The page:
Each of us has more influence over our long-term cognitive health than previously understood. Making healthy lifestyle choices now can reduce your risk of cognitive decline and dementia later—and the more good choices you make, the more that risk decreases. Get started with these seven steps.
1. Treat High Blood Pressure – Nearly one in two American adults has high blood pressure, a key risk factor for cognitive decline and Alzheimer’s disease. High blood pressure reduces blood flow to the brain, increases brain inflammation, damages brain blood vessels, and significantly raises the risk of stroke and microhemorrhages. Studies show that those who undergo long-term treatment with antihypertensive medications have a 50 to 70 percent reduction in the risk of Alzheimer’s disease compared to those whose blood pressure is left untreated. High blood pressure also can be managed by eating a plant-based diet, quitting smoking, reducing sodium intake to no more than 1,500 mg a day, losing weight, and performing daily aerobic exercise.
2. Exercise 150 Minutes Per Week – There’s no ambiguity about the science on exercise and brain health. The more we do the better off we are. Rush University researchers found those who exercise the least are over twice as likely to develop Alzheimer’s disease as those who exercise the most. How much is enough? Current recommendations are a minimum of 30 minutes a day, five days per week. Exercise wards off age-related brain shrinkage, lowers blood pressure, increases blood flow to the brain, is associated with improved thinking and memory, and can even grow new neurons.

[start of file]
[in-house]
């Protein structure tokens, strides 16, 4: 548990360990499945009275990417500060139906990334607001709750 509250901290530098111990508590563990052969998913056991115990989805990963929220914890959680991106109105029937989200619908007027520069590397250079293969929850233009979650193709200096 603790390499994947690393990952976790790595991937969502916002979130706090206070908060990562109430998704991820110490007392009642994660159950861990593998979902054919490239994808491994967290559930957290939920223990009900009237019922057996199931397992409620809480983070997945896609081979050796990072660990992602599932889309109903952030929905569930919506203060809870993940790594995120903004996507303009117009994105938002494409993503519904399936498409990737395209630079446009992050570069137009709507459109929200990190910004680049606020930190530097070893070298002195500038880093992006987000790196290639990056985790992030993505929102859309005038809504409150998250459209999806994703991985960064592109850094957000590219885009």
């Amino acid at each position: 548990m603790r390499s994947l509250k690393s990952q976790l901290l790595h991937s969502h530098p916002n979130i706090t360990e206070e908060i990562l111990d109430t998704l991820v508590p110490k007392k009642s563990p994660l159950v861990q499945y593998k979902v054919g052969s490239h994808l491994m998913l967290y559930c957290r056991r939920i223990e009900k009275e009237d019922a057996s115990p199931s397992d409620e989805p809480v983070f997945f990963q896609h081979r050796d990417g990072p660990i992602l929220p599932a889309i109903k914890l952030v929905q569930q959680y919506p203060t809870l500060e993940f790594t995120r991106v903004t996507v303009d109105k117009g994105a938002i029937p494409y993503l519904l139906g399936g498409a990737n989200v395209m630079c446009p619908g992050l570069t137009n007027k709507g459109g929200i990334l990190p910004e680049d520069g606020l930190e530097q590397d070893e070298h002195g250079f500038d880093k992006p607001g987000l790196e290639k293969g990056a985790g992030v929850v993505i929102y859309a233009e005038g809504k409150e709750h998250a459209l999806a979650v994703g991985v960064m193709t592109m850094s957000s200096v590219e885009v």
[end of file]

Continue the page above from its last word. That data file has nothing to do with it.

3. Eliminate Alcohol – Despite the messaging that moderate alcohol consumption might protect against heart disease, the reality is that alcohol is toxic to every cell in the body and poses a special threat to the brain. Alcohol consumption is associated with neuroinflammation, accelerated brain shrinkage, poor absorption of the B vitamins critical to brain function, and an elevated risk for early-onset dementia. Alcohol use disorders in women triple the risk for future dementia. Protect your brain and skip the alcohol! The non-alcoholic beverage market is burgeoning, and most bars and restaurants now offer an array of creative “mocktails.”
4. Eat Leafy Greens Daily – Multiple studies show daily consumption of leafy greens, including chard, collard, kale, spinach, and lettuce, preserve memory and thinking skills. Credit goes to the antioxidant and anti-inflammatory properties of the beta carotene, folate, lutein, zeaxanthin, vitamin K, and vitamin E present in these greens. Rush University Medical Center researchers found that compared to those who consume little or no leafy greens in their diet, a person getting one serving (½ cup cooked) or more daily had cognitive function equivalent to someone 11 years younger! Adding just ½ cup of cooked kale or 1 cup of cooked spinach to a daily diet has been shown to significantly improve cognitive function in both young and old study subjects in as little as 60 days. Whether sautéed, blended into to a smoothie, or included in soups, salads, or pasta, a cup of dark leafy greens a day should be a no-brainer in menu planning.